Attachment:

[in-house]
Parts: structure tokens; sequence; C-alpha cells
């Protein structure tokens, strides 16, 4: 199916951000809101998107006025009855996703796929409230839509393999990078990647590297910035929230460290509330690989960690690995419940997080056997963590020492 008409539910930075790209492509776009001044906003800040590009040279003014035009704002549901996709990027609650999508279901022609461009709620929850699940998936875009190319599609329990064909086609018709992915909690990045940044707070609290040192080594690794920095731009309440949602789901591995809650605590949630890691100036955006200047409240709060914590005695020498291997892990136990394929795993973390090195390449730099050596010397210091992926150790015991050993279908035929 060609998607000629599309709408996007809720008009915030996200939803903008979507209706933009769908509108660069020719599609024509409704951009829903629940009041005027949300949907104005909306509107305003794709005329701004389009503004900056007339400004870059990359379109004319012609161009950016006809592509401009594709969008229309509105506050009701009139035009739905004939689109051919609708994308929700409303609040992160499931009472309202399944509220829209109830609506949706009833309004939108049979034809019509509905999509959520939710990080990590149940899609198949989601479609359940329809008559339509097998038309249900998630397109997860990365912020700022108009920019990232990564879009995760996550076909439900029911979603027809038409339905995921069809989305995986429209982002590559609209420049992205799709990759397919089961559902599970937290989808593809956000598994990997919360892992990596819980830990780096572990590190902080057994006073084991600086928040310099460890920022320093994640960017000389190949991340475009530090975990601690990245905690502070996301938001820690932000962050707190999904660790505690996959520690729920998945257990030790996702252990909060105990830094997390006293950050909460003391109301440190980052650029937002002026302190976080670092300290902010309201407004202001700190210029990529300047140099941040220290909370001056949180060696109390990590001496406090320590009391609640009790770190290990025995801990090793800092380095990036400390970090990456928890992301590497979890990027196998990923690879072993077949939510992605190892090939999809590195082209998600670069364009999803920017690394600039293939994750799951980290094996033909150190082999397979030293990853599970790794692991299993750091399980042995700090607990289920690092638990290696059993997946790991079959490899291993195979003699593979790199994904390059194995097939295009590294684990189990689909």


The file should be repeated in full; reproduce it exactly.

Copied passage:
[in-house]
Parts: structure tokens; sequence; C-alpha cells
């Protein structure tokens, strides 16, 4: 199916951000809101998107006025009855996703796929409230839509393999990078990647590297910035929230460290509330690989960690690995419940997080056997963590020492 008409539910930075790209492509776009001044906003800040590009040279003014035009704002549901996709990027609650999508279901022609461009709620929850699940998936875009190319599609329990064909086609018709992915909690990045940044707070609290040192080594690794920095731009309440949602789901591995809650605590949630890691100036955006200047409240709060914590005695020498291997892990136990394929795993973390090195390449730099050596010397210091992926150790015991050993279908035929 060609998607000629599309709408996007809720008009915030996200939803903008979507209706933009769908509108660069020719599609024509409704951009829903629940009041005027949300949907104005909306509107305003794709005329701004389009503004900056007339400004870059990359379109004319012609161009950016006809592509401009594709969008229309509105506050009701009139035009739905004939689109051919609708994308929700409303609040992160499931009472309202399944509220829209109830609506949706009833309004939108049979034809019509509905999509959520939710990080990590149940899609198949989601479609359940329809008559339509097998038309249900998630397109997860990365912020700022108009920019990232990564879009995760996550076909439900029911979603027809038409339905995921069809989305995986429209982002590559609209420049992205799709990759397919089961559902599970937290989808593809956000598994990997919360892992990596819980830990780096572990590190902080057994006073084991600086928040310099460890920022320093994640960017000389190949991340475009530090975990601690990245905690502070996301938001820690932000962050707190999904660790505690996959520690729920998945257990030790996702252990909060105990830094997390006293950050909460003391109301440190980052650029937002002026302190976080670092300290902010309201407004202001700190210029990529300047140099941040220290909370001056949180060696109390990590001496406090320590009391609640009790770190290990025995801990090793800092380095990036400390970090990456928890992301590497979890990027196998990923690879072993077949939510992605190892090939999809590195082209998600670069364009999803920017690394600039293939994750799951980290094996033909150190082999397979030293990853599970790794692991299993750091399980042995700090607990289920690092638990290696059993997946790991079959490899291993195979003699593979790199994904390059194995097939295009590294684990189990689909």